By Joel Warner
By Michael Roberts
By Alan Prendergast
By Michael Roberts
By Michael Roberts
By Amber Taufen
By Patricia Calhoun
By William Breathes
The messages have escalated over the last few months to the point where Salzman's address, her neighbors' addresses, and details about her family have been posted along with death threats and encouragement to kill her.
Although Salzman was trusting at first, even naive, about how her views on the Holocaust would be received, she's decided not to back down against whomever is posting the messages; she remains a frequent contributor to alt.revisionism. But her attempts to find out who is harassing her and her requests for police help have been unsuccessful, and she now faces the same kind of hatred and fear that her great-grandparents did.
Inside Salzman's suburban home, her thirteen-year-old son memorizes Torah passages in preparation for his upcoming bar mitzvah. Her nine-year-old daughter wanders around the kitchen, looking at the clock every fifteen minutes in anxious anticipation of 6 p.m., when she'll go to her first slumber party. The family's three birds squawk loudly and often, and their two dogs race around, but the noise is so much a part of the background buzz that Salzman and her husband hardly notice. They light one cigarette after another and continue talking about the dark cloud that has been hanging over this home for the past six months.
Upstairs in Salzman's home office, she has saved printouts of the hundreds of messages that have been posted about her: "Sara Salzman is a dyke"; "Dog fucker Sara Salzman"; "Is dog fucking a Jewish thing?" and on and on. Messages like those were posted not only to alt.revisionism, but to dog news groups and white-power news groups.
Even her autistic son wasn't spared: "[Salzman] believes her retarded child is special because he attends 'special ed,'" reads one message.
Salzman also has a copy of a fake news report about her that was posted to alt.revisionism. The posting, which claimed to be an "Aurora News Staff Report," begins, "A [sic] Aurora woman accused of attacking her estranged husband with a clothing iron was in custody Tuesday facing felony charges of assault with a deadly weapon, police said. Sara Schwartz [the name from her first marriage] allegedly began arguing with her husband Monday night after he came home to the [address deleted] home where she lives with their two children..."
"I work on the Web, so essentially, these people were going into my workplace and saying terrible things about me," says Salzman, who has since taken a break from online copywriting.
Although Salzman couldn't trace, with certainty, the source of the messages, some of them, such as the return e-mail address firstname.lastname@example.org, provided clues. At the time, thundernet.org was the address for a Web site called The American Guardian; it was run by Don Ellis, a man from Star City, Arkansas, who is notorious among Internet hate-group watchdogs.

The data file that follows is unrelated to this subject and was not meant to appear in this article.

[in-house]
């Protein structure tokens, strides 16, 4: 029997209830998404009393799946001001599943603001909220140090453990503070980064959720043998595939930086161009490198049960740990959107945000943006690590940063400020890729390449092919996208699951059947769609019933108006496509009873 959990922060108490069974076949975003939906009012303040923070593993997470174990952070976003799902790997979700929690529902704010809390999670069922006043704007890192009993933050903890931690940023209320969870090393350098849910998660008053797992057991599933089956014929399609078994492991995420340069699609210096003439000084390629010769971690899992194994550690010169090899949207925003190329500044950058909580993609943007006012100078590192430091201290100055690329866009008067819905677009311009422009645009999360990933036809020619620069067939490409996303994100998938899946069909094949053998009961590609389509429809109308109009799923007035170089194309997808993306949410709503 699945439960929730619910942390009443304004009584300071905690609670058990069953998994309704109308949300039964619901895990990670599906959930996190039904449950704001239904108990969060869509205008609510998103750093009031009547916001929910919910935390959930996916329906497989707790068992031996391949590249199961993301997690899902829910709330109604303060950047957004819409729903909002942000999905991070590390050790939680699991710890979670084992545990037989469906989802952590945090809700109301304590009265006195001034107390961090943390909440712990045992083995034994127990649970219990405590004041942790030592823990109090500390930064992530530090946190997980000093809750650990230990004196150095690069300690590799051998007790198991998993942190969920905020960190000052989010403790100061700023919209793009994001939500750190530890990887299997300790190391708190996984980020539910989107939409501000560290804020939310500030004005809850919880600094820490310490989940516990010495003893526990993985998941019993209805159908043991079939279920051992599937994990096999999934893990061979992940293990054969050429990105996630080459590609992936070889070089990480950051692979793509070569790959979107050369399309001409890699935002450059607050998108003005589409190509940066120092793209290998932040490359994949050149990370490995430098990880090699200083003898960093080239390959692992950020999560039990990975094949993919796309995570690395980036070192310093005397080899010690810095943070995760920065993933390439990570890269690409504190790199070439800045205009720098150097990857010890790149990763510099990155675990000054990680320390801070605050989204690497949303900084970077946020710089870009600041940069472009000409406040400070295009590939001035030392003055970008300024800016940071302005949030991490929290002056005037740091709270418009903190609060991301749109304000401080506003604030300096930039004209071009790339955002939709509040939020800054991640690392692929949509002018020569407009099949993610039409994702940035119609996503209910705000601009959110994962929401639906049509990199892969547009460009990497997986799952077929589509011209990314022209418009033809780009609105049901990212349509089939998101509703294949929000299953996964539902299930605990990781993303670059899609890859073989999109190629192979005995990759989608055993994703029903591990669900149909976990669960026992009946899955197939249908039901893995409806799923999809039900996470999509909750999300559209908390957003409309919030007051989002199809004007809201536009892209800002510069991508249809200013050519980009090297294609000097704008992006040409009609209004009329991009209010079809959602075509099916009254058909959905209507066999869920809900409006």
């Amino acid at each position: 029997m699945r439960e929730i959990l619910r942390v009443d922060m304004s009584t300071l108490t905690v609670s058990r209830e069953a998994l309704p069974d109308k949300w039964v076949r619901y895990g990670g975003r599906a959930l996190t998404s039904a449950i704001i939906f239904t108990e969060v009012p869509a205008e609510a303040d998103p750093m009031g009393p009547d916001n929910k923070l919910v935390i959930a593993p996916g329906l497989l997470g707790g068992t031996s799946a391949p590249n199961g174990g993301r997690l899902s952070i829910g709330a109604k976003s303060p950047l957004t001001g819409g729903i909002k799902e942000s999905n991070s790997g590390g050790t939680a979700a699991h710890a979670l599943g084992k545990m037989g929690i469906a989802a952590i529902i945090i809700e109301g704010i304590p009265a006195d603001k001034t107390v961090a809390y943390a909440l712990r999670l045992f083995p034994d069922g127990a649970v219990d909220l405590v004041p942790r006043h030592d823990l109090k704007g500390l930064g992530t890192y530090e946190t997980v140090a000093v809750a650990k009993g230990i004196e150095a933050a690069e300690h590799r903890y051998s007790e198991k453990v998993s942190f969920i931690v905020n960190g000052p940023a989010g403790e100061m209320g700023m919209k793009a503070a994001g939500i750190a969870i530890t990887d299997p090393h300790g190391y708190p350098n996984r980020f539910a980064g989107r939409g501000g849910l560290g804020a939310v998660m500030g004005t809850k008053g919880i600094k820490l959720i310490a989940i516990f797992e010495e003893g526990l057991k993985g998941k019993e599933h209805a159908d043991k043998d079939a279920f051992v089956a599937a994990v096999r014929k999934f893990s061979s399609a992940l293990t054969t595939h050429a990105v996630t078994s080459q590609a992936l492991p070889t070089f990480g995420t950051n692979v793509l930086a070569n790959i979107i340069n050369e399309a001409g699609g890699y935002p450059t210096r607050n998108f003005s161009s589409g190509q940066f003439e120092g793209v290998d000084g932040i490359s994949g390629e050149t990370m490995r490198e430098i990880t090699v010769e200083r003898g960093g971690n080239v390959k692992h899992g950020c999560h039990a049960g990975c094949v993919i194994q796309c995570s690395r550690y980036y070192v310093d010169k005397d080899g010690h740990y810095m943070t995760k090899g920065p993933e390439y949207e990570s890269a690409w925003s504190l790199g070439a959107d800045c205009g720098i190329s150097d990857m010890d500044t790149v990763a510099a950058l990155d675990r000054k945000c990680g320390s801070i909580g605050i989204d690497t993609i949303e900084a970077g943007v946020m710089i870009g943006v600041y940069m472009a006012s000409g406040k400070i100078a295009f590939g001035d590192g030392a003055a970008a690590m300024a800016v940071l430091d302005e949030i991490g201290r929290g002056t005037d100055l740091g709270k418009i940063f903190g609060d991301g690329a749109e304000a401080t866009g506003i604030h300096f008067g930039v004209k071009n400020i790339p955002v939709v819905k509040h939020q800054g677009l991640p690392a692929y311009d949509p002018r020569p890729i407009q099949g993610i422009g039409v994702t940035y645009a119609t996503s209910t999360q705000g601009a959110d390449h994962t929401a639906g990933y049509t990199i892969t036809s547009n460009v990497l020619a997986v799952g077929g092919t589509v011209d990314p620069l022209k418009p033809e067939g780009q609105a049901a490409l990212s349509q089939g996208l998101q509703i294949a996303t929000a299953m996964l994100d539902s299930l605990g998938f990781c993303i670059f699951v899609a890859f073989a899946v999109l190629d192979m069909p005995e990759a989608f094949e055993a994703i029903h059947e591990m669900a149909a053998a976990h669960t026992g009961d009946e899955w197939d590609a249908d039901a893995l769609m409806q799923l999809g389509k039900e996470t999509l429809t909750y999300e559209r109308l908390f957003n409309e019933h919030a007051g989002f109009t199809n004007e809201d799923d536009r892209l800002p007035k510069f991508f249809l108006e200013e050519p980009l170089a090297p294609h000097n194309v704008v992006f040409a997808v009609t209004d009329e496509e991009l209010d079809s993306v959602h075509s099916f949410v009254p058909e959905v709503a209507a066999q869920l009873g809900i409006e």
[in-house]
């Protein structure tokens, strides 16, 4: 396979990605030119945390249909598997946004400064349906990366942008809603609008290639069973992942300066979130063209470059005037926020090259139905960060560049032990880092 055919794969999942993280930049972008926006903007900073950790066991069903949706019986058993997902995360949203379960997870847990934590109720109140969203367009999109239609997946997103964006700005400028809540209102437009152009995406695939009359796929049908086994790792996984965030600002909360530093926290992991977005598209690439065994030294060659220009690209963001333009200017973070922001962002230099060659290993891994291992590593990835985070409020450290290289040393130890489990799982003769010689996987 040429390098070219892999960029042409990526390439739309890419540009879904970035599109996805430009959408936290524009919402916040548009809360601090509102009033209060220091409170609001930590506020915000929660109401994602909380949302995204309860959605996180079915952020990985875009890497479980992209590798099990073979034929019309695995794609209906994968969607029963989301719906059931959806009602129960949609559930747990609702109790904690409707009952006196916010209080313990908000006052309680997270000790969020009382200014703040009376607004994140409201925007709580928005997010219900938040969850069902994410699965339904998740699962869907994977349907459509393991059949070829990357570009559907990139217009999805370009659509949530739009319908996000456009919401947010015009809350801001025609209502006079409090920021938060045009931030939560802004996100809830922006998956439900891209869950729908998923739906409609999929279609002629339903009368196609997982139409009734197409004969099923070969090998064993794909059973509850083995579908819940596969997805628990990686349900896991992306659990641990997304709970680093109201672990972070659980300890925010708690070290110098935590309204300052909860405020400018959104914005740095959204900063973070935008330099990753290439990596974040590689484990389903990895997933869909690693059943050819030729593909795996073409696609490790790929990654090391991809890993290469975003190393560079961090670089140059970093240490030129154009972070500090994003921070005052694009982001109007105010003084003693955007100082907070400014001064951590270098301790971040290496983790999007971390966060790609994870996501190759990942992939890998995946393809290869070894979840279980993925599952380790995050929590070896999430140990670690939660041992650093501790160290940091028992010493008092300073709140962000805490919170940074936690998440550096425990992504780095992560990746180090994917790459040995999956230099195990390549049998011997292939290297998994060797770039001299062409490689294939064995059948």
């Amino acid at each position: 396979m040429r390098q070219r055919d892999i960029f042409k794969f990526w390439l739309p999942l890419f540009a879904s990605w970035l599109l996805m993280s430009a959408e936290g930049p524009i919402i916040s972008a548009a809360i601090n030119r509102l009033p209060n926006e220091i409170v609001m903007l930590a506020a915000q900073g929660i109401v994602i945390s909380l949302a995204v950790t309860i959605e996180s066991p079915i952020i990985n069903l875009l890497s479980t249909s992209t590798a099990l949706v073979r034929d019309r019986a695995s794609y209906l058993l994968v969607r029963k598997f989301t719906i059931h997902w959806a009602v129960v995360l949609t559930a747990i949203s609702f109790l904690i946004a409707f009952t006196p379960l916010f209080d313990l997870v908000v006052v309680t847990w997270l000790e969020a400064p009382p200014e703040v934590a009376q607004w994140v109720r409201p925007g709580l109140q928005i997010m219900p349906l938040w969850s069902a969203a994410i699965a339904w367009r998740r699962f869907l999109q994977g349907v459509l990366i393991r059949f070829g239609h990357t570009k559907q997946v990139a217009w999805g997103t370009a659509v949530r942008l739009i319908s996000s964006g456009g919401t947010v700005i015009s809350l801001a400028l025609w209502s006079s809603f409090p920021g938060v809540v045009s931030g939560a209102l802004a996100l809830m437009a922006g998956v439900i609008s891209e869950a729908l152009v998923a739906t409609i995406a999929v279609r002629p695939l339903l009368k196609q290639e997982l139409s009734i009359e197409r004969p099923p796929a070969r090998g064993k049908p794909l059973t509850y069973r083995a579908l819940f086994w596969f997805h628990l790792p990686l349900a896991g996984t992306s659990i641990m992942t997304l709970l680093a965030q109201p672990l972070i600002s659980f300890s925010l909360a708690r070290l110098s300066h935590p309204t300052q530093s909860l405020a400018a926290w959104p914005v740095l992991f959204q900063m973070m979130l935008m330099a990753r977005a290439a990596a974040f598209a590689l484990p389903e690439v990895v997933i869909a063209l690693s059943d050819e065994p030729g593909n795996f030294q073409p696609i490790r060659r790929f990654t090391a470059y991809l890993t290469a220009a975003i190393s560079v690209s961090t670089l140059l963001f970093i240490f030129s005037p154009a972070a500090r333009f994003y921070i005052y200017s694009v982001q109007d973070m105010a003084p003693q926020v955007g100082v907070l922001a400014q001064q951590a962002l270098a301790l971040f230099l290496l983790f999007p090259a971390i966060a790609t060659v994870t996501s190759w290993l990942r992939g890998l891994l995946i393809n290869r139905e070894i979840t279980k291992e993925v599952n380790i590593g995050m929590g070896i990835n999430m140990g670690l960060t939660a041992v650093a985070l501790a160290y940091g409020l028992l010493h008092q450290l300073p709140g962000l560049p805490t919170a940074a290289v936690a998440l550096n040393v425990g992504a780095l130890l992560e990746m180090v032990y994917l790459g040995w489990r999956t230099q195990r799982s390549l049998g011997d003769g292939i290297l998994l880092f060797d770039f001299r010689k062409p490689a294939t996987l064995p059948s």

Ellis's site, which is now defunct, reportedly contained photos of men eating each other's feces and engaging in explicit sexual acts, in order to demonstrate how "diseased" homosexuals are. The author of a June 5, 1998, Wired News article described Ellis as "one of the most vociferous opponents of abortion and homosexual rights on IRC [Internet Relay Chat] and the Web." Ellis was quoted in the article as saying that the Internet has been a "huge success" for homosexuals because before they had access to the Web, with its wealth of gay sites, "they didn't know whose leg they could rub on."
Ellis also used to run a Web site called HateWatch of America, which could be found at hatewatch.com or hatewatch.net. But contrary to what the name suggests, Ellis's site was not a legitimate place for people hoping to find information on Web-based hate groups; instead, it was a decoy for Boston-based hatewatch.org, a reputable site founded in 1995 by David Goldman. Hatewatch.org, which monitors approximately 400 Internet hate sites, once featured The American Guardian on its list of anti-gay Web sites; in early 1998, about six weeks after The American Guardian appeared on hatewatch.org, Ellis came out with hatewatch.com and hatewatch.net.
The Web sites looked almost identical, but the contents were vastly different. Instead of finding sites like godhatesfags.com, jewwatch.com and kkk.com, which are featured on Goldman's list of hate groups operating on the Internet, unwitting visitors of Ellis's site found the ACLU and the Gay, Lesbian, and Straight Teachers Network in the same category as a chat room for pedophiles; in addition, HateWatch of America posted Disney on its list of "anti-children" Web sites because a subsidiary of Disney had published a book called Growing up Gay. Ellis also listed the NAACP and the Anti-Defamation League as hate groups.
Because of the confusion Ellis's site caused, Goldman considered filing a trademark lawsuit. But in March, after he was finally granted a federal trademark for "HateWatch," Goldman settled with Ellis out of court, and Ellis transferred the domain names to Goldman's nonprofit organization.
Salzman forwarded the juvenile postings from thundernet.org to Ellis's Internet service provider, seark.net, which is based in Monticello, Arkansas, with a note explaining that she would continue to forward the "spam" -- Internet lingo for a barrage of unwanted e-mail or, in this case, unwanted Usenet postings -- until it stopped. Internet etiquette calls for people to report such behavior to the ISP of the person abusing the system.